12. The Great Burkhan Khaldun Mountain, Mongolia
© Wiki Commons

Aside from being an important place of spiritual worship, this mountain is believed to be the birthplace and final resting place of Genghis Khan. The great warrior tried hard to integrate mountain worship into Mongol culture, in the hopes of uniting the various peoples under his control.

13. The North Zealand par force hunting grounds, Denmark

13. The North Zealand par force hunting grounds, Denmark
© Wiki Commons

Par force hunting, or hunting with hounds, was a favourite activity of the Danish monarchy during the 16th century. In the style of the times, they even applied baroque landscaping to their hunting grounds using grid patterns to mark out lanes and building remote hunting lodges around the countryside.

14. Rock Art in Hail, Saudi Arabia

14. Rock Art in Hail, Saudi Arabia
© Wiki Commons

The narrow passages of Jabel Umm Sinman at Jubbah, and the Jabal al-Manjor and Raat at Shuwaymis, are covered in drawings that date as far back as 10,000 years. For milenia, the rocks here have been decorated with petroglyphs and inscriptions that remain today.

15. Tusi sites, China

15. Tusi sites, China
© Wiki Commons

To UNESCO's list have been added several sites throughout China, once home to tribal groups led by 'Tusi'. These leaders were hereditary rulers from ethnic minority backgrounds, given power by the central Chinese government in the 13th century to unify the national administration as well as preserve minority customs. This system survived until the early 20th century.

16. 'Bethany Beyond the Jordan', Jordan

16. 'Bethany Beyond the Jordan', Jordan
© Jan Smith/Flickr

This site on the eastern bank of the River Jordan is believed to be the place of the baptism of Jesus of Nazareth by John the Baptist. Roman and Byzantine ruins can be found here, including churches, chapels, monasteries and caves used by hermits.

17. The necropolis of Bet She'arim

17. The necropolis of Bet She'arim
© Wiki Commons

Since the 2nd Century BC, this necropolis has been one of the largest Jewish burial grounds outside Jerusalem. UNESCO has said that the artwork and inscriptions found here are a unique testimony to ancient Judaism under Rabbi Judah the Patriarch, credited with Jewish renewal after 135 CE.

18. Maymand, Iran

18. Maymand, Iran
© Wiki Commons

This Iranian village in the country's central mountains is particularly special due to the way its population lives. UNESCO calls the villagers here semi-nomadic agro-pastoralists, raising their animals on the mountainside during the summer months and descending to the valley in winter.

19. The Aqueduct of Padre Tembleque, Mexico

19. The Aqueduct of Padre Tembleque, Mexico
© Jay Galvin/Flickr

This long structure was built in the 16th century, under the watchful eye of Padre Tembleque, across the Central Mexican Plateau. According to UNESCO, its architecture is a unique example of the exchange of influences between European knowledge, based on Roman structures, and Mesoamerican techniques.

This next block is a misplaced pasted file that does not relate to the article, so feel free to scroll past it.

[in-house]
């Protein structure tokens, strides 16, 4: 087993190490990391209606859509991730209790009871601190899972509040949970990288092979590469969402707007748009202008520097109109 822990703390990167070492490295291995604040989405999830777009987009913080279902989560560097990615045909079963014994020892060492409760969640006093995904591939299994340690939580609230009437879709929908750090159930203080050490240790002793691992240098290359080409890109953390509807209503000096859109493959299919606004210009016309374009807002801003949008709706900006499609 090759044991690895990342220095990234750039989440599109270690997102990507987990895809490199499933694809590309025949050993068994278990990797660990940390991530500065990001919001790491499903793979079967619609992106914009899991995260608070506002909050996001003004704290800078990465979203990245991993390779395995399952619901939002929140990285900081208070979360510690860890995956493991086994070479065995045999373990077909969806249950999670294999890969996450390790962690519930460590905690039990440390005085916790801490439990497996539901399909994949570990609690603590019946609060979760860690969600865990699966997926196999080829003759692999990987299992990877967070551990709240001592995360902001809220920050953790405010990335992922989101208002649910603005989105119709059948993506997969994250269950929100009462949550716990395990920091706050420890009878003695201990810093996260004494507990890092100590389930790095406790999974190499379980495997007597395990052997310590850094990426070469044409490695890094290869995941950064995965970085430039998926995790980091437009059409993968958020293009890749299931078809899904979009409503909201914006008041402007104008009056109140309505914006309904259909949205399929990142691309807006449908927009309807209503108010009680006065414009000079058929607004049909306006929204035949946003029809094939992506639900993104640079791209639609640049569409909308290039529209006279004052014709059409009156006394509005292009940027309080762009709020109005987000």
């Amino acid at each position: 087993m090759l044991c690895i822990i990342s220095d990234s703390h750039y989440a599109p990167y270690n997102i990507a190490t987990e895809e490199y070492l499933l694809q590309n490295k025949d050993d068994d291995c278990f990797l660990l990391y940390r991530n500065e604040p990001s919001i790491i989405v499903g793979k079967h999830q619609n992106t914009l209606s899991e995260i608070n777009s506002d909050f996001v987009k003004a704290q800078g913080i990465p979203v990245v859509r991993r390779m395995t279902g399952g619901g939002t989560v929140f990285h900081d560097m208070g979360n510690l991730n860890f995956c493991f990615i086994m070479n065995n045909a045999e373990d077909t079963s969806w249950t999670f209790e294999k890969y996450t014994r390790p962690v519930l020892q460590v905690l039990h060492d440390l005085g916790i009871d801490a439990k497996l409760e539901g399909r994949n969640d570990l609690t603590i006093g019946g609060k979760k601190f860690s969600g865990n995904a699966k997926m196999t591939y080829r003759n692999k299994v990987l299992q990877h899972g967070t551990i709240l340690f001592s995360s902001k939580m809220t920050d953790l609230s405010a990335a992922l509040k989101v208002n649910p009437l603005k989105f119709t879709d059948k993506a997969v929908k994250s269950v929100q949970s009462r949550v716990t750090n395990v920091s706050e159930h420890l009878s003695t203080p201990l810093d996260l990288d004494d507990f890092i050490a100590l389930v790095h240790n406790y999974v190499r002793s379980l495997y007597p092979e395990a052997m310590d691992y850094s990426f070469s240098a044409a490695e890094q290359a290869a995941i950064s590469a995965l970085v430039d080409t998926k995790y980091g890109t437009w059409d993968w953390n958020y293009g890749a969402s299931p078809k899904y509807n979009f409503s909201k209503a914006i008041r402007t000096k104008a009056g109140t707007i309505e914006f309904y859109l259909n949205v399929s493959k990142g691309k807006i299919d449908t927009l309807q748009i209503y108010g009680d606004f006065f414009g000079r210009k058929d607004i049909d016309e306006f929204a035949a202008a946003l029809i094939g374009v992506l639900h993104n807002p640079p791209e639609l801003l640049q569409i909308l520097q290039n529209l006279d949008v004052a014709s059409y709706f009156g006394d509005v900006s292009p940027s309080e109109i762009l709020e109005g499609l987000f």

20. Baekje Historic Areas, Korea

20. Baekje Historic Areas, Korea
© Wiki Commons

This UNESCO site includes eight archaeological sites which hold royal palaces and temples dating from 475-660 and the Baekje kingdom - one of the earliest kingdoms on the Korean peninsula.

21. Fray Bentos industrial complex, Uruguay

21. Fray Bentos industrial complex, Uruguay
© Wiki Commons

Not far from the town which bears the same name, this vast industrial area was used to process meat produced on the surrounding praries. The products were exported to Europe and beyond, and now demonstrate what UNESCO calls the entire process of meat production.

22. Susa, Iran

22. Susa, Iran
© Wiki Commons

Within this incredible archeaological site, you'll find remains from Elamite, Persian and Parthian cultures - which have now almost disappeared - all superimposed on top of one another. Residential buildings sit astride palatial ones or right next to administratative constructions.

23. Blue and John Crow Mountains, Jamaica

23. Blue and John Crow Mountains, Jamaica
© Wiki Commons

These mountains provided refuge for escaped African slaves, often known as Maroons. They established a network of trails and hideouts, as well as strong spiritual connections to the mountains with their own rites, medicines and dances.

24. Sites of Meiji Industrial Revolution, Japan

24. Sites of Meiji Industrial Revolution, Japan
© Wiki Commons

These sites were chosen because they show the rapid industrialisation process that Japan experienced from the mid-19th century onwards. It was considered the first successful transfer of Western industrialisation to a non-Western country.

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Posted on 06/07/2015 23 shares